Tuesday, August 5, 2014


New observations reveal how stardust forms around a supernova
One of the most massive cosmic explosive events in the universe is a supernova. A supernova is the violent death of a luminous supergiant star. These blindingly bright star bursts occur at the end of a star’s lifetime, when its nuclear fuel is exhausted and it is no longer supported by the release of nuclear energy.

A group of astronomers has been able to follow stardust being made in real time — during the aftermath of a supernova explosion. For the first time they show that these cosmic dust factories make their grains in a two-stage process, starting soon after the explosion, but continuing for years afterwards. The team used ESO's Very Large Telescope (VLT) in northern Chile to analyse the light from the supernova SN2010jl as it slowly faded. The new results are published online in the journal Nature.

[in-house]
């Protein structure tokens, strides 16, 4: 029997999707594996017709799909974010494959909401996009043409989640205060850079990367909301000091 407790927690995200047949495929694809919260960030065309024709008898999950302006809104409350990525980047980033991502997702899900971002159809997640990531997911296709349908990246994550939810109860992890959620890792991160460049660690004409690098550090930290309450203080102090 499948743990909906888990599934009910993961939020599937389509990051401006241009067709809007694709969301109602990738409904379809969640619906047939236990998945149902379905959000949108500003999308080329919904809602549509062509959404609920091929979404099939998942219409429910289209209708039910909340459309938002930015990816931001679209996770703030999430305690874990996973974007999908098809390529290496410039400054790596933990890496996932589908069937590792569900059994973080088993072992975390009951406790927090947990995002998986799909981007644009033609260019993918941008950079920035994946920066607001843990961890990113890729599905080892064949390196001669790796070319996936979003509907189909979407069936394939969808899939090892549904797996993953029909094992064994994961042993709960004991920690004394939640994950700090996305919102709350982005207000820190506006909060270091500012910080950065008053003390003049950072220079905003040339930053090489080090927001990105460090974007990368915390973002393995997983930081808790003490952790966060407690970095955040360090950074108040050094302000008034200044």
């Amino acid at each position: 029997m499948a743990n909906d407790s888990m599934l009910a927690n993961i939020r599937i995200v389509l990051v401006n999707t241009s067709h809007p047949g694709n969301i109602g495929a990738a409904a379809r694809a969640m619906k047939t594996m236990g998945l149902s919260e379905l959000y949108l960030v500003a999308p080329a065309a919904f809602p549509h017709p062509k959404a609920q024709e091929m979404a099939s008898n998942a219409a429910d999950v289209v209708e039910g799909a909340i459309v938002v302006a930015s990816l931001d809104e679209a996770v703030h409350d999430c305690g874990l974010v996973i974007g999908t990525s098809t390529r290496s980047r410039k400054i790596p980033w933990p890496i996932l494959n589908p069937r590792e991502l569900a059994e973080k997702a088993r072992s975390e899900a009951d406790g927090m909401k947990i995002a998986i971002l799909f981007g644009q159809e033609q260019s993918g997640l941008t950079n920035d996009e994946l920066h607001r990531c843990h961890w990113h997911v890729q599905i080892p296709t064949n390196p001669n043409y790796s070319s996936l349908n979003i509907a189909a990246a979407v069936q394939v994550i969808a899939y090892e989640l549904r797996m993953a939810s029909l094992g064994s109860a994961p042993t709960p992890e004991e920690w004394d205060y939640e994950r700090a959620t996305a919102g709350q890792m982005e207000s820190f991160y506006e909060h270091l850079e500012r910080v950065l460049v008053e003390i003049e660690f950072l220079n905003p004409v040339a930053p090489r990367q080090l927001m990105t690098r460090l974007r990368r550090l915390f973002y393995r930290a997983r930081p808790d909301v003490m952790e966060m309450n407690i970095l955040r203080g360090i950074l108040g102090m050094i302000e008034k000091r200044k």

Source and further reading: http://www.eso.org/public/news/eso1421/
Video source:
초신성 폭발 Supernova explosion (artist's impression)
Animation: Supernova explosion (artist’s impression)
CORINA marinescu

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